Jews, Christians and Muslims believe that God made a covenant, or agreement, with Abraham. It was to keep faith in One God and to worship Him, and to teach the practice of worship to his children down the generations.
In return, God would preserve, protect, and multiply the children of Abraham. This covenant became the legacy, or trust, for the children of Abraham to continue.
Abraham had two sons, Ishmael (son of Hagar) and Isaac (son of Sarah). He settled them in different parts of the Arabian Peninsula: Isaac near Jerusalem and Ishmael near Makkah.
According to the scriptures, Abraham’s offspring would become the fathers of great nations. The people of these nations are now called Jews, Christians, and Muslims. They are all monotheists, which means people who believe in one God, or the Creator of all that is in the universe and on earth.
The common core of Abraham’s story is his faith and obedience to the call of God. Judaic and Christian traditions convey this theme in the book of Genesis. God calls to Abraham, and he replies “Here I am” (Genesis 1:22).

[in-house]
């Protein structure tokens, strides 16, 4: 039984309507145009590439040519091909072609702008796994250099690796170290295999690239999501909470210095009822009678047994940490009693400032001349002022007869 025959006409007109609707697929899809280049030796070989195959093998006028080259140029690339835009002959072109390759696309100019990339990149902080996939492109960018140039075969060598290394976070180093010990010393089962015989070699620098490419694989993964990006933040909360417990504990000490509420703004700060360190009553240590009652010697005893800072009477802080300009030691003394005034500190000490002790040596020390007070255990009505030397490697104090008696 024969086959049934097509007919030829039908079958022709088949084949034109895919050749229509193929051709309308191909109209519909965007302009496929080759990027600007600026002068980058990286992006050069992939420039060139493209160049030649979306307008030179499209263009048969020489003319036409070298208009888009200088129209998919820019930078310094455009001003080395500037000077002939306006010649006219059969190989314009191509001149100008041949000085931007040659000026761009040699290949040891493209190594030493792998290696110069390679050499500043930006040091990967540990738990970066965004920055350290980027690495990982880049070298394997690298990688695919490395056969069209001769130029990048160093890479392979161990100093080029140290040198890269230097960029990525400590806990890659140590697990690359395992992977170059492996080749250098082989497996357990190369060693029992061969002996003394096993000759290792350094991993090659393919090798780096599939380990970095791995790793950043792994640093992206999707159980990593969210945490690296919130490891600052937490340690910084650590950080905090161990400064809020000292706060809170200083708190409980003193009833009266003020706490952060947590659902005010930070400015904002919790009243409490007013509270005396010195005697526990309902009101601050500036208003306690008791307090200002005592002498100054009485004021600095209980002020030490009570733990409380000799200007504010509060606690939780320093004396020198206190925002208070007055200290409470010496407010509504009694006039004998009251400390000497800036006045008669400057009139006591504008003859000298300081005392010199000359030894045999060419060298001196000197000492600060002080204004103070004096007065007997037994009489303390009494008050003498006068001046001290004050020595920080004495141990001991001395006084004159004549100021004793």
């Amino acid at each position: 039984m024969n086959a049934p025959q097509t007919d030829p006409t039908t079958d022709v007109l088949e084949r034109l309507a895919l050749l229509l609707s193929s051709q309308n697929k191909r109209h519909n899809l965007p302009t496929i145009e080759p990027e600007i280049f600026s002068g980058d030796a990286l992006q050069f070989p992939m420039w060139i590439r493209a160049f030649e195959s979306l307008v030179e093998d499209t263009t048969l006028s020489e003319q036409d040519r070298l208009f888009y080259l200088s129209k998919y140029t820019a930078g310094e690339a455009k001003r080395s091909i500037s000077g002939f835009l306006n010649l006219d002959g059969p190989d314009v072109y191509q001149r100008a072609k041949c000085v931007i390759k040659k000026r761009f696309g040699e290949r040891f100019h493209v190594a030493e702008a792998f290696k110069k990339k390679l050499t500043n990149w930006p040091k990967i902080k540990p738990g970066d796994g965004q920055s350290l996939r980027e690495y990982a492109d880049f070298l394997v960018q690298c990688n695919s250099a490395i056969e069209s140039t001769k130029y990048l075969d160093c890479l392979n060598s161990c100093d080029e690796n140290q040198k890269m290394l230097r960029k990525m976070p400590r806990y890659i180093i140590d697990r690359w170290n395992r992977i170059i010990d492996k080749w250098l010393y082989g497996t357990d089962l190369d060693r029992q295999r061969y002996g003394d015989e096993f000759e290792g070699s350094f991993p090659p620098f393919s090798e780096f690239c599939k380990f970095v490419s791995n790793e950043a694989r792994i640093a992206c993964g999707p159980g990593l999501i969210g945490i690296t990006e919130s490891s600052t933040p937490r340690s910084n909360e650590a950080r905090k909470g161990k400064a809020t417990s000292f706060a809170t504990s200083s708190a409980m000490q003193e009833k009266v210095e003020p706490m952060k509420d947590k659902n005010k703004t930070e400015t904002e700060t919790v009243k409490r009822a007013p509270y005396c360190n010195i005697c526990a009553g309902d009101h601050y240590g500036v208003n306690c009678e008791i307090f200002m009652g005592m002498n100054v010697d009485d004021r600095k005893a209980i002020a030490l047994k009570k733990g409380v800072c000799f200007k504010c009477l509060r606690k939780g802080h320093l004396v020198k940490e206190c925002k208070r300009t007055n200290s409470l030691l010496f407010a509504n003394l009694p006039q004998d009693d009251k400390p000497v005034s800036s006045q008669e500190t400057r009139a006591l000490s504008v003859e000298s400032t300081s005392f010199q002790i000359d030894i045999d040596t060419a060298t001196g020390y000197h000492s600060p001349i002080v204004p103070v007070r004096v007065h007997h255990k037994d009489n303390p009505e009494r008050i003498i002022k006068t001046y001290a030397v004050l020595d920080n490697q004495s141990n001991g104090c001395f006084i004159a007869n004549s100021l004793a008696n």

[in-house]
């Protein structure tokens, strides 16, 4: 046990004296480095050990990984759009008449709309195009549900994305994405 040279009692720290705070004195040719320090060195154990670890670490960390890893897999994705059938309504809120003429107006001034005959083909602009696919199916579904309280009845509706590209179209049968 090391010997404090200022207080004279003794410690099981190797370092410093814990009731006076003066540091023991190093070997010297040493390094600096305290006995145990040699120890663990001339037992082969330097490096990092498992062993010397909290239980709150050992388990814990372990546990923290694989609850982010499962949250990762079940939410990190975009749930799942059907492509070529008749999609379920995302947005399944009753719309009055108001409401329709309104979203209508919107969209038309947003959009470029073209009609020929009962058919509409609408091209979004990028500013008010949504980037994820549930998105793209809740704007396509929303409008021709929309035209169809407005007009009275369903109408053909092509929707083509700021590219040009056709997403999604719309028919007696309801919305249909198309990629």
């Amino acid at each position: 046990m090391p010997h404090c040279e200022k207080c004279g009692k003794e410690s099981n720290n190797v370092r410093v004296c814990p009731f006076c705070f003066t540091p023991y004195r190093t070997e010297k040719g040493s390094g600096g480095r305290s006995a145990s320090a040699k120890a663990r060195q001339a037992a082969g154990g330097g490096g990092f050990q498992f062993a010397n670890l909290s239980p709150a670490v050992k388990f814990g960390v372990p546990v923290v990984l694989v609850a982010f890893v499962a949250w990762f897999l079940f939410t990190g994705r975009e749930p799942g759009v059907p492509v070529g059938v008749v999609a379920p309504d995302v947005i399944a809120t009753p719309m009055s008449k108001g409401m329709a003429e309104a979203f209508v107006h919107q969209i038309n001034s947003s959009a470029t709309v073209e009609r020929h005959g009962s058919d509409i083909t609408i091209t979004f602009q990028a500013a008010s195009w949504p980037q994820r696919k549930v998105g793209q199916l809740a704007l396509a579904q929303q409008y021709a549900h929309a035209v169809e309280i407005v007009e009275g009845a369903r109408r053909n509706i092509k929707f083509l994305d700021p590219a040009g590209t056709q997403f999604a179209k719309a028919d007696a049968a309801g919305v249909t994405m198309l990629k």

Likewise, the Qur’an states “When his Lord said to him: ‘Surrender!’, he said: ‘I have surrendered to the Lord of the Worlds'” (2:131).
In fact, when Muslim pilgrims say “Labaik! Allahuma labaik!” as they approach the sanctuary at Makkah — which they believe Abraham built — they are repeating, “Here I am, Lord, at Your Command!”
There is also another act belonging to the common core of Abraham’s story. In this story, God tells Abraham in a dream to sacrifice his son. Abraham and his son were prepared to obey this divine command. But, instead, God redeemed the sacrifice with a magnificent ram. This miracle meant that God does not require human sacrifice, but only the willingness to obey.
While the story is the same among the monotheistic traditions, it is interpreted slightly differently. The Biblical account says the son to be sacrificed is Abraham and Sarah’s son, Isaac, while the Qur’an states it is, Ishmael, whose mother was Hagar. The lesson of obedience and strength of faith, however, is the same.
Source : http://www.islamic…CommonStories.htm